candlestick

1851


The Collected Letters, Volume 26


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TC TO JEAN CARLYLE AITKEN; 22 April 1851; DOI: 10.1215/lt-18510422-TC-JCA-01; CL 26: 66-67


TC TO JEAN CARLYLE AITKEN

[22 April 1851]

Boys at Scotsbrig, whom he means to instruct a little; and I have written that there is none here, but that I wd directly write to you to try. If you can find any one of the books mentioned, buy it (half-price for the two first will perhaps be 5 /, for the two last 3 / 6 or so) and despatch for Scotsbrig: if you find none, write to John what Book it is he wd prefer of those on sale in your shops, and buy that at once,—marking the price to me. It is a thousand pities the poor Boys should hang fire for want of a mere book.

On coming to London, I gave M'Kinnel (or M'Kie was it?)1 a big box of such Books and could never see money for them: but these are all vanished now; and I think the poor slut of a Mac is himself vanished!— Do not delay about this thing: and so let it be off our hands.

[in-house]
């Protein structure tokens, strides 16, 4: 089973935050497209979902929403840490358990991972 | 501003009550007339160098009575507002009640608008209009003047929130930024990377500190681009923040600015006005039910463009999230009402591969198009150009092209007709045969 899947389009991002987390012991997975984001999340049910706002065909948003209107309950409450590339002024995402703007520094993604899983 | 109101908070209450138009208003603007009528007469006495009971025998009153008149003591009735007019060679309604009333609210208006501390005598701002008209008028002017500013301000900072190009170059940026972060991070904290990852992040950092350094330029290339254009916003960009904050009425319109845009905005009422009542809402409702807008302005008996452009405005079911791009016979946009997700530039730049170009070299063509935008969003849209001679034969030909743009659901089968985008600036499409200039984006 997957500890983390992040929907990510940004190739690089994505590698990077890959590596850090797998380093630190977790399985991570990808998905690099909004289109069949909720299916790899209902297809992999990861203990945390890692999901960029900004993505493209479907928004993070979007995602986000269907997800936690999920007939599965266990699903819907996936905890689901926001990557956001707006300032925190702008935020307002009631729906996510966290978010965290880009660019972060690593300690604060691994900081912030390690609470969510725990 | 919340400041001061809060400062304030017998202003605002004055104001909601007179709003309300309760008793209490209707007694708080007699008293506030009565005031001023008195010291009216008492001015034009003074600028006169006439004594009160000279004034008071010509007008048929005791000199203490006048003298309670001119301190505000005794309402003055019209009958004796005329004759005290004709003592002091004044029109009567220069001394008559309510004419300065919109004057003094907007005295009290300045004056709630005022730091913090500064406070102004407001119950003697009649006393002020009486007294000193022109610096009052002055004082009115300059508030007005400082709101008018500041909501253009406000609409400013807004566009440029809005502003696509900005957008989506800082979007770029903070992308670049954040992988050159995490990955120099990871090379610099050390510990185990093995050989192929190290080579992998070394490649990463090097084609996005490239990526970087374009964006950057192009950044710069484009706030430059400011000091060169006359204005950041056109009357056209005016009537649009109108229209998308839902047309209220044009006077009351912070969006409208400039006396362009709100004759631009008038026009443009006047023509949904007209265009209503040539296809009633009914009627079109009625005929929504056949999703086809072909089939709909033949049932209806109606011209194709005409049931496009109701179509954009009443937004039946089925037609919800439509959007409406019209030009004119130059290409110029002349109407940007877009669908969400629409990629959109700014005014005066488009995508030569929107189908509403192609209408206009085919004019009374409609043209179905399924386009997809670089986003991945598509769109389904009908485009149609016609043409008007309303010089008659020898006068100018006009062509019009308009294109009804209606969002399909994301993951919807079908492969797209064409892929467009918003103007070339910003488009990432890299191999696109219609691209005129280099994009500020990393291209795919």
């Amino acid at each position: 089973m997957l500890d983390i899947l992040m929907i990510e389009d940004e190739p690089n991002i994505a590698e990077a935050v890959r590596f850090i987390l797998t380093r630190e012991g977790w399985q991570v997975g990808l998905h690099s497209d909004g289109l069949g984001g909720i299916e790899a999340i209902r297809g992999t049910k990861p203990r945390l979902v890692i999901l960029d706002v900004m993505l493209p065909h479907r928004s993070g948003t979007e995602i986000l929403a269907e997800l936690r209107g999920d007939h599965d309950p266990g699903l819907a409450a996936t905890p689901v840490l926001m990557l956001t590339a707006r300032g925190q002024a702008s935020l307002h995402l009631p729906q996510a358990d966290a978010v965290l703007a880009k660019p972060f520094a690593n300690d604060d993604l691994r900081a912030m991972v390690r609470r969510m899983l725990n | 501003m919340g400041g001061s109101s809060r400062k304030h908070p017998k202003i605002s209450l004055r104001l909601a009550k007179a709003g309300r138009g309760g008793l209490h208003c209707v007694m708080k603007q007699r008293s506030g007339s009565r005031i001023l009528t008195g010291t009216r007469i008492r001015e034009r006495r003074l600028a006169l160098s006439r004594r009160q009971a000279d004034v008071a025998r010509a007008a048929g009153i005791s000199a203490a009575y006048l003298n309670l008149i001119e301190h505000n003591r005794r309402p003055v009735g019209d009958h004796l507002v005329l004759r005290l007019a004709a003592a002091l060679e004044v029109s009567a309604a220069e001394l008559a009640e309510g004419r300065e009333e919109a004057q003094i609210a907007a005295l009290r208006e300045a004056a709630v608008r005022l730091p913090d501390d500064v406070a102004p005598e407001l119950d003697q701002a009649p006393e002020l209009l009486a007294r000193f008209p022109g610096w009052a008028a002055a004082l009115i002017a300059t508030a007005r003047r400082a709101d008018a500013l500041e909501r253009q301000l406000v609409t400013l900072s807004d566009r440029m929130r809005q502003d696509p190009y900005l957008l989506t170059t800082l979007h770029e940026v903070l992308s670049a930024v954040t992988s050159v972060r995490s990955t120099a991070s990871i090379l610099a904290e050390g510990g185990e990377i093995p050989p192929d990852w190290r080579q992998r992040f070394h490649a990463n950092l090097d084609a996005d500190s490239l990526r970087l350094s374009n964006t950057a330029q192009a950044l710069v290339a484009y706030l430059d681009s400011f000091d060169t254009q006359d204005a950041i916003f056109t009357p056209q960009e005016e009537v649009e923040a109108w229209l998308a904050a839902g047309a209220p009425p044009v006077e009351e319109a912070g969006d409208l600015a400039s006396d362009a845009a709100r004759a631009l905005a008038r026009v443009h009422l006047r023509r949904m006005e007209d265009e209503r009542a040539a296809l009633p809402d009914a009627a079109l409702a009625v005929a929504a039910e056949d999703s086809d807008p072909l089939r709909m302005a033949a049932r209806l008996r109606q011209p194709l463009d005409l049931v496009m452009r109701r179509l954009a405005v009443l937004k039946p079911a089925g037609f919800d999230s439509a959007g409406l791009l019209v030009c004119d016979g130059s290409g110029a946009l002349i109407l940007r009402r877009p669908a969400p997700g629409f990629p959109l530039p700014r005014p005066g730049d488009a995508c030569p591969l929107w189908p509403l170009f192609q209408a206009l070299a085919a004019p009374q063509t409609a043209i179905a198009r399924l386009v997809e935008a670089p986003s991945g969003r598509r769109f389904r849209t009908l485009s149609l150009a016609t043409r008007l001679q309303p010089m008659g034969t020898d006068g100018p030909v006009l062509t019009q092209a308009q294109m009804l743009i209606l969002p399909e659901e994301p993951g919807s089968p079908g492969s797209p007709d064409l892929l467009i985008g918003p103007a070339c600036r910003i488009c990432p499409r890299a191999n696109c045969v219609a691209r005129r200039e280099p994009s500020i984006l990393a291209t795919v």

I am as you surmise, not very busy here just now; but I still keep poking up and down: some day or other all faithful poking turns to account,—when once one finds the Head of the Spring;—and in the meantime patience is much to be recommended! I do not yet know, and indeed hardly care, whether I shall print Sterling's Life at present: but it will be decided soon now.

We have had the fiercest easterly cold, then suddenly (till Sunday last) bright summer and all the fruit-tree blossoms out; yesterday again there began a rain, and for 30 hours in a slow briefly intermittent manner, continues still! Pitter, patter: all is dim mud and clammy wet;—but it keeps the streets incomparably quieter; and, with gutta-percha and bad clothes, worth enduring for that benefit. Poor Jane, unfortunately, sits with headache, not being able to get out at all.2

Adieu dear Sister: I really must try for some semblance of work before 3 o'clock come, and it is coming, coming!— Give my kind regards to Aird; John Gordon was here lately, hardly changed at all since you knew him. Good be with you, dear Jean, and with all that is yours!— T. Carlyle